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Hamilton Extends the Olive Branch

July 10, 2009

Rebecca Hamilton responded to my last post with two.  I commend her for having the guts to do this, seeing as how others we’ve critiqued haven’t even dignified us with a single response.

In one post, she says that she’s not gonna engage in this exchange, as she condemned these types of back-and-forths before.  I get trying to avoid looking like a hypocrite, but I’ll also point out that she condemned these exchanges, which she says can easily devolve into “personal attacks,” in the very post in which she originally took a shot across the H.M.S. SDAP’s bow.  Don’t start the dialogue if you’re against it in principle.  Just sayin.’  To respond to her points:

1. SDAC says: “the root of the problem [with my research] is the apparent lack of diversity of opinion in your interviews with paid U.S. advocates.”

On the advocacy aspect of this project I am interviewing both former and current members of the U.S. based movements as well as advocates outside the U.S., critics and commentators. On the policy aspect I am speaking with members of the Arab League and African Union as much as I am to the US Government or UN. However many of my interviews are off the record or done under certain conditions of confidentiality. As such, I’m not talking about them on my website.

First off, I was very careful (perhaps not careful enough, though) to not criticize the diversity of people she speaks with outside the U.S. Darfur advocacy community, i.e. paid advocates.  I can’t comment on the diversity of people she interviewed at the AU, so I didn’t.  If anyone at the AU or Arab League believes that Hamilton is only interviewing select groups of people in those communities, I strongly encourage them to speak up.

Secondly, SDAP identifies none of its sources by name and often refrains from using specific anecdotes to protect people’s identities, but the overall thrust of what those sources are telling us is made clear on our blog.  That is, we may not name who we’re talking to, but we certainly get their message across.  Based on the overall thrust of her blog, it seems that alternative viewpoints, even anonymous ones, have not been expressed in interviews she’s conducted.

2. SDAC says I am a “cheerleader” for the SD movement.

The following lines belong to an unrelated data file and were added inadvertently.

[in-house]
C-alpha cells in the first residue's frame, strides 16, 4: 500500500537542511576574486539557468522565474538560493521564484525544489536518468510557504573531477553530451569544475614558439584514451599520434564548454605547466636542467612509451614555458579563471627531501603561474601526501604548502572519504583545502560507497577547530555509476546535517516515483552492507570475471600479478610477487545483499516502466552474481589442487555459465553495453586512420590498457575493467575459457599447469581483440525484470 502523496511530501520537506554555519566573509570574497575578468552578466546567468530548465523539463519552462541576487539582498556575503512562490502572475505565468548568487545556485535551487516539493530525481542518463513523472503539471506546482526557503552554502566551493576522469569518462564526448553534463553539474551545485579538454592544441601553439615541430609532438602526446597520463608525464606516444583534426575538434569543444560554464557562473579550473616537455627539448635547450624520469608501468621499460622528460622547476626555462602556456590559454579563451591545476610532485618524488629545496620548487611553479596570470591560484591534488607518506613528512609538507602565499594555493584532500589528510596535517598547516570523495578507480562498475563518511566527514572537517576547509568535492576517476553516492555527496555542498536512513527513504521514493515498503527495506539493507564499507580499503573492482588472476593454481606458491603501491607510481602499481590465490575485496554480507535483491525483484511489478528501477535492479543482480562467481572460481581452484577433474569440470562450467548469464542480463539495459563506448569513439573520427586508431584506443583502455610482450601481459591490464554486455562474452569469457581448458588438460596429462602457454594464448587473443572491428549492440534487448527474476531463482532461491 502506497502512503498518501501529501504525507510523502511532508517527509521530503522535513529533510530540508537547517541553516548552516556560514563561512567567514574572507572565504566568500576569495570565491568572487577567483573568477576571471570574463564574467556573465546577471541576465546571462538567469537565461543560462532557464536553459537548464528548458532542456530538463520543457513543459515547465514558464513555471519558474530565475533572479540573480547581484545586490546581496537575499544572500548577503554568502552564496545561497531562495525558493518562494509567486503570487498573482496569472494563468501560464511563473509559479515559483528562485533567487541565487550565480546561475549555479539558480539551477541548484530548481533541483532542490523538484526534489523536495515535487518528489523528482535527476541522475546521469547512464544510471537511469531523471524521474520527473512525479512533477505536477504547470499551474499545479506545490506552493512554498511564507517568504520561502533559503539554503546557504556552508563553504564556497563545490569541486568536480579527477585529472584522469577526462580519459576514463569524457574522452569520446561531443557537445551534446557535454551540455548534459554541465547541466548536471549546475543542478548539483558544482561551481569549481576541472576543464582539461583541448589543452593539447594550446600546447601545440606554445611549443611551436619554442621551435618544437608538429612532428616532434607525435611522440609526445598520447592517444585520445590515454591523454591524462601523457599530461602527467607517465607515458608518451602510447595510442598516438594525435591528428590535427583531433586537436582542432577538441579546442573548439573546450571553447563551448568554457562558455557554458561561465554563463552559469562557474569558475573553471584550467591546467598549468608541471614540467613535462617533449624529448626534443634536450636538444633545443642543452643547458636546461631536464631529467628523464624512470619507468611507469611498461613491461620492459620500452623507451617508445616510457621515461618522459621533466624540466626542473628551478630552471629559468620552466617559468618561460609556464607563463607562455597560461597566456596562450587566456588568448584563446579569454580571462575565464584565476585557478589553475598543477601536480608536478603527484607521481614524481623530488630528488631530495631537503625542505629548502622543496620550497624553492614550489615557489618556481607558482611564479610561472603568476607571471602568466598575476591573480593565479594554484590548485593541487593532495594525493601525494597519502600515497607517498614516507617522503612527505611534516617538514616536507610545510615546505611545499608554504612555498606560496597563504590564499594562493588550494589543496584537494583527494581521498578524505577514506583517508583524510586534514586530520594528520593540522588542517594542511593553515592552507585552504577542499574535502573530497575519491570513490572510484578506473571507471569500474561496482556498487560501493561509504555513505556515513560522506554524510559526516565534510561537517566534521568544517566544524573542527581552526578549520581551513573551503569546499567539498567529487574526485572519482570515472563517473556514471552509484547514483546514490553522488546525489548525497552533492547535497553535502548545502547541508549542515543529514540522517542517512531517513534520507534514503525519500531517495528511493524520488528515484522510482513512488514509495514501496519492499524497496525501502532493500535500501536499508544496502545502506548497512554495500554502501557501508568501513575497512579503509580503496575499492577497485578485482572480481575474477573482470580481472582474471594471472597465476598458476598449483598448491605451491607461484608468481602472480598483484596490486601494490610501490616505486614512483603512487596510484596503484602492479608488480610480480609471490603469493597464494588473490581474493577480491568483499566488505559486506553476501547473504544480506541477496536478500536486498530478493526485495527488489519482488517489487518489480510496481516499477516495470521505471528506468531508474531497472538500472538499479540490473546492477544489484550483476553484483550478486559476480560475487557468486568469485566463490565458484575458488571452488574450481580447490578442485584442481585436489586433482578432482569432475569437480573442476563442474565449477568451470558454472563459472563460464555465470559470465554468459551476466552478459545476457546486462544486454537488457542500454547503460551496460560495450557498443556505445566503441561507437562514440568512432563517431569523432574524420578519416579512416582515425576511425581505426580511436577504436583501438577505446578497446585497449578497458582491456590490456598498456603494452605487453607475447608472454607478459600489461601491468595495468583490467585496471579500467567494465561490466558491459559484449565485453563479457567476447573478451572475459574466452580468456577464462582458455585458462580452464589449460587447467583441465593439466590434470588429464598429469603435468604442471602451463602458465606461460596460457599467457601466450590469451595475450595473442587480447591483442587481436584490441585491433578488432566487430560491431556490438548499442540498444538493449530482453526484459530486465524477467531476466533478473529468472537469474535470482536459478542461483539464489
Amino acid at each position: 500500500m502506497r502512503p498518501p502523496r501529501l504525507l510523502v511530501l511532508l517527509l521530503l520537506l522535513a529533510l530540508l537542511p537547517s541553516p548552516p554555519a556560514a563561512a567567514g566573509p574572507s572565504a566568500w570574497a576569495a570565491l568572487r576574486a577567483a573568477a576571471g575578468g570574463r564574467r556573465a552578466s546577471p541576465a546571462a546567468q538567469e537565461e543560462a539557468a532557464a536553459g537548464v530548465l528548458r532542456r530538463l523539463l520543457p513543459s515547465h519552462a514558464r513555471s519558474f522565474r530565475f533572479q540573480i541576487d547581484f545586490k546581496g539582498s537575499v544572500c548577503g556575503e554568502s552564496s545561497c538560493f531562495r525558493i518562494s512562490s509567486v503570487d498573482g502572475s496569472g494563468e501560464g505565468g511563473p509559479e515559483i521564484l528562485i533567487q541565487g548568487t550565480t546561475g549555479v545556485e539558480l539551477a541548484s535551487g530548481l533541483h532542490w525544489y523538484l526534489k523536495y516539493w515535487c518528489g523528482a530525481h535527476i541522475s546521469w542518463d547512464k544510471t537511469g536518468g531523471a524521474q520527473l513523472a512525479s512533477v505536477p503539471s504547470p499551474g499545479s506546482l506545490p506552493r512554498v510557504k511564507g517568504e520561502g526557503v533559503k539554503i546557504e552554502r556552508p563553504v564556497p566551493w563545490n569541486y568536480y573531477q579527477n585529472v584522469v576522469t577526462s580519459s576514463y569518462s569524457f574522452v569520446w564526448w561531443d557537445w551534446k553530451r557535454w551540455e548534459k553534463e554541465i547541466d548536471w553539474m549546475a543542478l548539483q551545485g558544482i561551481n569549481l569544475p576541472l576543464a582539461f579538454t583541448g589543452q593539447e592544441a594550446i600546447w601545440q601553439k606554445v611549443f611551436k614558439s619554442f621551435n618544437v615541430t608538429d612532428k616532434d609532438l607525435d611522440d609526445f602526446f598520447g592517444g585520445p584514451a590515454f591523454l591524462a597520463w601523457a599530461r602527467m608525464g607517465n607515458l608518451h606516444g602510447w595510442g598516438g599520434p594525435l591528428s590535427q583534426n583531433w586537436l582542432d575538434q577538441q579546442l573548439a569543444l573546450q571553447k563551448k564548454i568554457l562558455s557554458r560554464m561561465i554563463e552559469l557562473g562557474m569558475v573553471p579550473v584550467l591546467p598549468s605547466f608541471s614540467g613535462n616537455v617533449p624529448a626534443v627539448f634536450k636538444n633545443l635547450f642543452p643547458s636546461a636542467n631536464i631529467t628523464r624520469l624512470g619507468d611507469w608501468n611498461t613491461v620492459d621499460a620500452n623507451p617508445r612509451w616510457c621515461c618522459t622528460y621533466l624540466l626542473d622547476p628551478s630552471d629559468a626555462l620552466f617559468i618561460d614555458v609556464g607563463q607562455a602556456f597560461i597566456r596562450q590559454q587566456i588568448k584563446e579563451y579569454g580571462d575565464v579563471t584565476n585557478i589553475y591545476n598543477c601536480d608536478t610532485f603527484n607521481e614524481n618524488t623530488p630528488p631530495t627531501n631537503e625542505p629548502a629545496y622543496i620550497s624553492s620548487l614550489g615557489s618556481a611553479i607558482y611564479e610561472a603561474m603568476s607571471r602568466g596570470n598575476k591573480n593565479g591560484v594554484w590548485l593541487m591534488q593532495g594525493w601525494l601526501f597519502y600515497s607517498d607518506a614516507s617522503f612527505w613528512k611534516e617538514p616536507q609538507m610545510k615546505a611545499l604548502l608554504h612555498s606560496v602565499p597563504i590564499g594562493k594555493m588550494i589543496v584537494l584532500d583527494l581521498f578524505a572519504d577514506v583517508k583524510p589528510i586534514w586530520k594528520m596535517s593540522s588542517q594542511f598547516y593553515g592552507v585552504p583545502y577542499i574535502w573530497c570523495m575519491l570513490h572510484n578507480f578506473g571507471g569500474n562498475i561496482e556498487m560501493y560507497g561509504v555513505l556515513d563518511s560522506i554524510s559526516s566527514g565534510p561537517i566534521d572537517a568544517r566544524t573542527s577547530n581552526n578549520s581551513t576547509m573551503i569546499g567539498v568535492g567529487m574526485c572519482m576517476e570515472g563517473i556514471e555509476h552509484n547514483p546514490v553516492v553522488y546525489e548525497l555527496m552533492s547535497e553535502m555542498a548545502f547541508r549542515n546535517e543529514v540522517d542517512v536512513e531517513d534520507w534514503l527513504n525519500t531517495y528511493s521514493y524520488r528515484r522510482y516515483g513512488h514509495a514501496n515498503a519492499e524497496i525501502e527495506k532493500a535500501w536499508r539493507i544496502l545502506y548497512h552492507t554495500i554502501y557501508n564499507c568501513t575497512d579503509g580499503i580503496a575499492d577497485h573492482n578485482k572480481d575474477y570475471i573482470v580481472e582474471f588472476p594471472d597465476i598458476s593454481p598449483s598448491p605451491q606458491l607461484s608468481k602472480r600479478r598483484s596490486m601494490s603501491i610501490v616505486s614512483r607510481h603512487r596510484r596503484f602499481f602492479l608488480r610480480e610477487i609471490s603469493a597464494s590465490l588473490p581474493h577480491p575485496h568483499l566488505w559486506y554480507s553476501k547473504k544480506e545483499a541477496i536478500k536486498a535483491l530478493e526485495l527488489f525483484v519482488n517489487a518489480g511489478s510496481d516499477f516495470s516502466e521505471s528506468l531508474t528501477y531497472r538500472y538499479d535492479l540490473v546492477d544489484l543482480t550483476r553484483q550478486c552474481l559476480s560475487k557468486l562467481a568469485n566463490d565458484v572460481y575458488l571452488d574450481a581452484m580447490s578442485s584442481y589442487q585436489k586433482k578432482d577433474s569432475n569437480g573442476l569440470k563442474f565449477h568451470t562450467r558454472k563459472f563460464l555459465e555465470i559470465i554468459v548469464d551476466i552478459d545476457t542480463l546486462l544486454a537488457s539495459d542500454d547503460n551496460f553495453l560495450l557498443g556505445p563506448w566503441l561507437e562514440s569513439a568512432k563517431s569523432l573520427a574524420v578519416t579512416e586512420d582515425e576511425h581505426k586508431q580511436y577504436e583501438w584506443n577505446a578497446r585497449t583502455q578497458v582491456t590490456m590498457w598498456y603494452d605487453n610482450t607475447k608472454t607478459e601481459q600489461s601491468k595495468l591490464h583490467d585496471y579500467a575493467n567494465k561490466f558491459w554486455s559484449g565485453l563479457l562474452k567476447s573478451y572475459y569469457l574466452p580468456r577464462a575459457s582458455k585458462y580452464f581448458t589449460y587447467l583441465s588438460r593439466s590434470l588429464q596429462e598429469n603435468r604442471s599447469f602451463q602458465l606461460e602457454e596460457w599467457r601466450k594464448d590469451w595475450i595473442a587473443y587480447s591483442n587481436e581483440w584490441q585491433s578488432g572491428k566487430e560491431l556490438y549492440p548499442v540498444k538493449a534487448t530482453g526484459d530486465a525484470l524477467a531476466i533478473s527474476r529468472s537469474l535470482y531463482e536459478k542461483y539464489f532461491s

The point of this research is provide the basis for assessing if/when advocacy has had a positive/ negative/ non- impact on policymakers and on the ground (these two things not always being the same). I can already tell the book will be plenty critical – but the focus will be on actions, and not on personal attacks.

Like I said before, I hope I’m wrong about the book.  On the “personal attacks” bit, I respect what she’s saying, but I think that she should at least entertain the possibility that the personalities of some people involved in the movement have affected its “actions” and overall effects on policy and on the ground.  It’s great to avoid ad hominem attacks, but it’s a mistake to ignore the role that personalities play all together.

For example, take the whole China/Olympics campaign, which Hamilton recently wrote about. When SDC’s “China campaign” was started, the person put in charge of it was an old friend of the now former ED.  They were even roommates in college, apparently.  I once inquired about his credentials as a China expert, and I was told by senior staff that the extent of his expertise involved him visiting China once.  Even internally, SDC’s China campaign was ultimately considered unsuccessful.  Now sure, discussing the relationships of staffers may get into personal territory, but I think it’s fair to explore such terrain when it may explain the outcome of an advocacy campaign.  Why did the China campaign fail?  Did it have anything to do with the qualifications of the person running it?  Did the fact that that person was running it have anything to do with the fact that he was a friend of the ED?  You can avoid personal attacks, but it may be helpful sometimes to explore the roles of things like personal relationships in advocacy.  If some in the movement make advocacy decisions personal, or mix their personal and professional lives, why should pointing it out be off limits?  They’re the ones that introduced the personal element in the first place.  I understand not wanting to make it personal, but be careful not to throw the baby out with the bathwater.

In the other post, she invites us to meet with her and discuss our point of view.  This is what SDAP wanted all along, and we are very pleased with her gracious invitation.


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